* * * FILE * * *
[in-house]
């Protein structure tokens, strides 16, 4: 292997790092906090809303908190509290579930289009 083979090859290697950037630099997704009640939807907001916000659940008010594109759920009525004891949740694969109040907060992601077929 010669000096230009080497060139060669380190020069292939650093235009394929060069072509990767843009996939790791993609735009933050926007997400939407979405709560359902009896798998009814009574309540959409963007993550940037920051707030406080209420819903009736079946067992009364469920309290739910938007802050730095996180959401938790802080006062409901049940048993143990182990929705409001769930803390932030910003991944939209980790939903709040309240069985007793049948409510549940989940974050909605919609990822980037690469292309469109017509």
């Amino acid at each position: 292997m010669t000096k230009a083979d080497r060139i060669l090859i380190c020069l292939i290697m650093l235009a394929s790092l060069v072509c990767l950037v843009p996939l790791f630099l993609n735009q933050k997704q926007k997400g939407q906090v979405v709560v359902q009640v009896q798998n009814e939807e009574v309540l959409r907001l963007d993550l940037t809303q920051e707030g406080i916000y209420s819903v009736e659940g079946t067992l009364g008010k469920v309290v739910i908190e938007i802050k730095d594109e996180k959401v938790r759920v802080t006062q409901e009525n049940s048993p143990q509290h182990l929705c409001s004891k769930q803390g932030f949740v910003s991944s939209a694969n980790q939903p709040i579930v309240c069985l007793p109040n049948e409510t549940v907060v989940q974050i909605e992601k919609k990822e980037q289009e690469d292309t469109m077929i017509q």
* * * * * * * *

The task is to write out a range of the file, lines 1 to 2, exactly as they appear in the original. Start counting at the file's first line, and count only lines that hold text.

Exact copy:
[in-house]
């Protein structure tokens, strides 16, 4: 292997790092906090809303908190509290579930289009 083979090859290697950037630099997704009640939807907001916000659940008010594109759920009525004891949740694969109040907060992601077929 010669000096230009080497060139060669380190020069292939650093235009394929060069072509990767843009996939790791993609735009933050926007997400939407979405709560359902009896798998009814009574309540959409963007993550940037920051707030406080209420819903009736079946067992009364469920309290739910938007802050730095996180959401938790802080006062409901049940048993143990182990929705409001769930803390932030910003991944939209980790939903709040309240069985007793049948409510549940989940974050909605919609990822980037690469292309469109017509």